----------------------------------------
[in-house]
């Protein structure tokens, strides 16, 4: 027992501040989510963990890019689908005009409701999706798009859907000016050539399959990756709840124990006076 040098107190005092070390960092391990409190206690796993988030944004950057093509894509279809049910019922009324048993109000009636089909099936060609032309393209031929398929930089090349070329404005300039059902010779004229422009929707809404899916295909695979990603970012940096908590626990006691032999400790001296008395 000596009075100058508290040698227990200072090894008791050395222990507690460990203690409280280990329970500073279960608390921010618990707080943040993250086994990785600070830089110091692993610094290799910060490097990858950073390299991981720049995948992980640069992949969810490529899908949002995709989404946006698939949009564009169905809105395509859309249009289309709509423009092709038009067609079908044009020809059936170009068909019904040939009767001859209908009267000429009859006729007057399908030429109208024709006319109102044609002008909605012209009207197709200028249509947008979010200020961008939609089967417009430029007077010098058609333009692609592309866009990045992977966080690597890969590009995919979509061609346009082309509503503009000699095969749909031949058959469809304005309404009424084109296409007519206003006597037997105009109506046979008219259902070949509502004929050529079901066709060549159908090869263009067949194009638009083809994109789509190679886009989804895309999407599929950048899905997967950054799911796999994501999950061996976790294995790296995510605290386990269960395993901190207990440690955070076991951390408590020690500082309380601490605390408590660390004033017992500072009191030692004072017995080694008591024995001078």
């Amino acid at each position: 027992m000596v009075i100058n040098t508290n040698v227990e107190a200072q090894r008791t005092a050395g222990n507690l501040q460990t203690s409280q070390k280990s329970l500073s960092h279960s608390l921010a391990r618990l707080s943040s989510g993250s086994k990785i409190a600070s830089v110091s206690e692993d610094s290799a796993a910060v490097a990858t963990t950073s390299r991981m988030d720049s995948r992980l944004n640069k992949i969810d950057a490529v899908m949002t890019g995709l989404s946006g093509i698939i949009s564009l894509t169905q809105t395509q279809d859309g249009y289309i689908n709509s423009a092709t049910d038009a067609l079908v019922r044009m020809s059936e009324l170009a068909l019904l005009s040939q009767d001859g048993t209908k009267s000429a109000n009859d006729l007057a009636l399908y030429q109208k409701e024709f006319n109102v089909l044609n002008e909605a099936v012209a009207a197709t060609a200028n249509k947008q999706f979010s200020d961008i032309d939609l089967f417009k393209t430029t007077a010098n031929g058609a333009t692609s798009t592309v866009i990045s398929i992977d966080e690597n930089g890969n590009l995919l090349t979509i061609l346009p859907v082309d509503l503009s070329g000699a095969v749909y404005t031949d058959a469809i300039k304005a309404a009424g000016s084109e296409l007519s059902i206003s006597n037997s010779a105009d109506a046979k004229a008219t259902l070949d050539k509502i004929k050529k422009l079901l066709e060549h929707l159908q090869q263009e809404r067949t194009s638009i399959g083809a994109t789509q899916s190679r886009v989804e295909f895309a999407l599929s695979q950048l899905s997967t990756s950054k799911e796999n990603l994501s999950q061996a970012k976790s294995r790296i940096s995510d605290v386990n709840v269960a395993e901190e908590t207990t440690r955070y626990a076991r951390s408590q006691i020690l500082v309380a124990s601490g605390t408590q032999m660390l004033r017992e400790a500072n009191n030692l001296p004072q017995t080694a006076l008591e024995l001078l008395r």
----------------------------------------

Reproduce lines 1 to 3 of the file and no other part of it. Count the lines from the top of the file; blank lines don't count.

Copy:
[in-house]
């Protein structure tokens, strides 16, 4: 027992501040989510963990890019689908005009409701999706798009859907000016050539399959990756709840124990006076 040098107190005092070390960092391990409190206690796993988030944004950057093509894509279809049910019922009324048993109000009636089909099936060609032309393209031929398929930089090349070329404005300039059902010779004229422009929707809404899916295909695979990603970012940096908590626990006691032999400790001296008395 000596009075100058508290040698227990200072090894008791050395222990507690460990203690409280280990329970500073279960608390921010618990707080943040993250086994990785600070830089110091692993610094290799910060490097990858950073390299991981720049995948992980640069992949969810490529899908949002995709989404946006698939949009564009169905809105395509859309249009289309709509423009092709038009067609079908044009020809059936170009068909019904040939009767001859209908009267000429009859006729007057399908030429109208024709006319109102044609002008909605012209009207197709200028249509947008979010200020961008939609089967417009430029007077010098058609333009692609592309866009990045992977966080690597890969590009995919979509061609346009082309509503503009000699095969749909031949058959469809304005309404009424084109296409007519206003006597037997105009109506046979008219259902070949509502004929050529079901066709060549159908090869263009067949194009638009083809994109789509190679886009989804895309999407599929950048899905997967950054799911796999994501999950061996976790294995790296995510605290386990269960395993901190207990440690955070076991951390408590020690500082309380601490605390408590660390004033017992500072009191030692004072017995080694008591024995001078």
């Amino acid at each position: 027992m000596v009075i100058n040098t508290n040698v227990e107190a200072q090894r008791t005092a050395g222990n507690l501040q460990t203690s409280q070390k280990s329970l500073s960092h279960s608390l921010a391990r618990l707080s943040s989510g993250s086994k990785i409190a600070s830089v110091s206690e692993d610094s290799a796993a910060v490097a990858t963990t950073s390299r991981m988030d720049s995948r992980l944004n640069k992949i969810d950057a490529v899908m949002t890019g995709l989404s946006g093509i698939i949009s564009l894509t169905q809105t395509q279809d859309g249009y289309i689908n709509s423009a092709t049910d038009a067609l079908v019922r044009m020809s059936e009324l170009a068909l019904l005009s040939q009767d001859g048993t209908k009267s000429a109000n009859d006729l007057a009636l399908y030429q109208k409701e024709f006319n109102v089909l044609n002008e909605a099936v012209a009207a197709t060609a200028n249509k947008q999706f979010s200020d961008i032309d939609l089967f417009k393209t430029t007077a010098n031929g058609a333009t692609s798009t592309v866009i990045s398929i992977d966080e690597n930089g890969n590009l995919l090349t979509i061609l346009p859907v082309d509503l503009s070329g000699a095969v749909y404005t031949d058959a469809i300039k304005a309404a009424g000016s084109e296409l007519s059902i206003s006597n037997s010779a105009d109506a046979k004229a008219t259902l070949d050539k509502i004929k050529k422009l079901l066709e060549h929707l159908q090869q263009e809404r067949t194009s638009i399959g083809a994109t789509q899916s190679r886009v989804e295909f895309a999407l599929s695979q950048l899905s997967t990756s950054k799911e796999n990603l994501s999950q061996a970012k976790s294995r790296i940096s995510d605290v386990n709840v269960a395993e901190e908590t207990t440690r955070y626990a076991r951390s408590q006691i020690l500082v309380a124990s601490g605390t408590q032999m660390l004033r017992e400790a500072n009191n030692l001296p004072q017995t080694a006076l008591e024995l001078l008395r």